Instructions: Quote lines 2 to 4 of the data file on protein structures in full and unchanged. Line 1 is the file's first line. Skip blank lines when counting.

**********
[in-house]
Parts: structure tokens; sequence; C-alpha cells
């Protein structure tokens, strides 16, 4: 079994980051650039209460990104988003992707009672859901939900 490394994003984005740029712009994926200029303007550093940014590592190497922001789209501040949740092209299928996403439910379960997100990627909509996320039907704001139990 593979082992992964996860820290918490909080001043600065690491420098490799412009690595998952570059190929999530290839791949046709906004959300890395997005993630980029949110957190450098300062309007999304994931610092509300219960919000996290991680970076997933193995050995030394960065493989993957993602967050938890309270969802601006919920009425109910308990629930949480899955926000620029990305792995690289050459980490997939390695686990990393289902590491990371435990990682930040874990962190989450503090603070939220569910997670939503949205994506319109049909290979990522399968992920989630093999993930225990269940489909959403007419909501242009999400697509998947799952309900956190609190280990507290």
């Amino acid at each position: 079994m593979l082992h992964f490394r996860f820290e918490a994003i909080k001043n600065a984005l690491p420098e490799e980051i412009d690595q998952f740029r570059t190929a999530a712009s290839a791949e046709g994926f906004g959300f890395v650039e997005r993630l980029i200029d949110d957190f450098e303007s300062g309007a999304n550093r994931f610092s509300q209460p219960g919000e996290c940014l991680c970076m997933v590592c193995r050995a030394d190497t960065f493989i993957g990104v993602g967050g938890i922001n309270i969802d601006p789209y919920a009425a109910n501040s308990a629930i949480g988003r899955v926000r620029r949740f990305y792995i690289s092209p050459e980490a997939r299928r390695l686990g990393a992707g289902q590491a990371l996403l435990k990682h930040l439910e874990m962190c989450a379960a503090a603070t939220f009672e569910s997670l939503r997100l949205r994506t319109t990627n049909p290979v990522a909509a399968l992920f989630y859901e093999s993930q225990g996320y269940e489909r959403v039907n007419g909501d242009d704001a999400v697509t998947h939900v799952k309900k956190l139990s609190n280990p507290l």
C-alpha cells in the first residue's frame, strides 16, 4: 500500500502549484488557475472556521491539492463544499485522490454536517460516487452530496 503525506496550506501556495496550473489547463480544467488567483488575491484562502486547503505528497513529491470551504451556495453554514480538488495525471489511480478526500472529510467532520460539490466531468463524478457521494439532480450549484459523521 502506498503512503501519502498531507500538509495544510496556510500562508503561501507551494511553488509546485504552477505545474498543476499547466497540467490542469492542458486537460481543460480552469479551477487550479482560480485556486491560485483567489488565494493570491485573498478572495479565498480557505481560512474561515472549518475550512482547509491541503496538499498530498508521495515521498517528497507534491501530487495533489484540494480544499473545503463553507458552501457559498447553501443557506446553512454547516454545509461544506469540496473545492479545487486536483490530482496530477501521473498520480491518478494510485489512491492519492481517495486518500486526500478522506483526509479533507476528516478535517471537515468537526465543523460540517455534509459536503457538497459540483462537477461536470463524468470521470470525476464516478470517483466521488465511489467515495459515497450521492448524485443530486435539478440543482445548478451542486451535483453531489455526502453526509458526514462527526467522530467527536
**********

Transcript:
Parts: structure tokens; sequence; C-alpha cells
């Protein structure tokens, strides 16, 4: 079994980051650039209460990104988003992707009672859901939900 490394994003984005740029712009994926200029303007550093940014590592190497922001789209501040949740092209299928996403439910379960997100990627909509996320039907704001139990 593979082992992964996860820290918490909080001043600065690491420098490799412009690595998952570059190929999530290839791949046709906004959300890395997005993630980029949110957190450098300062309007999304994931610092509300219960919000996290991680970076997933193995050995030394960065493989993957993602967050938890309270969802601006919920009425109910308990629930949480899955926000620029990305792995690289050459980490997939390695686990990393289902590491990371435990990682930040874990962190989450503090603070939220569910997670939503949205994506319109049909290979990522399968992920989630093999993930225990269940489909959403007419909501242009999400697509998947799952309900956190609190280990507290």
């Amino acid at each position: 079994m593979l082992h992964f490394r996860f820290e918490a994003i909080k001043n600065a984005l690491p420098e490799e980051i412009d690595q998952f740029r570059t190929a999530a712009s290839a791949e046709g994926f906004g959300f890395v650039e997005r993630l980029i200029d949110d957190f450098e303007s300062g309007a999304n550093r994931f610092s509300q209460p219960g919000e996290c940014l991680c970076m997933v590592c193995r050995a030394d190497t960065f493989i993957g990104v993602g967050g938890i922001n309270i969802d601006p789209y919920a009425a109910n501040s308990a629930i949480g988003r899955v926000r620029r949740f990305y792995i690289s092209p050459e980490a997939r299928r390695l686990g990393a992707g289902q590491a990371l996403l435990k990682h930040l439910e874990m962190c989450a379960a503090a603070t939220f009672e569910s997670l939503r997100l949205r994506t319109t990627n049909p290979v990522a909509a399968l992920f989630y859901e093999s993930q225990g996320y269940e489909r959403v039907n007419g909501d242009d704001a999400v697509t998947h939900v799952k309900k956190l139990s609190n280990p507290l």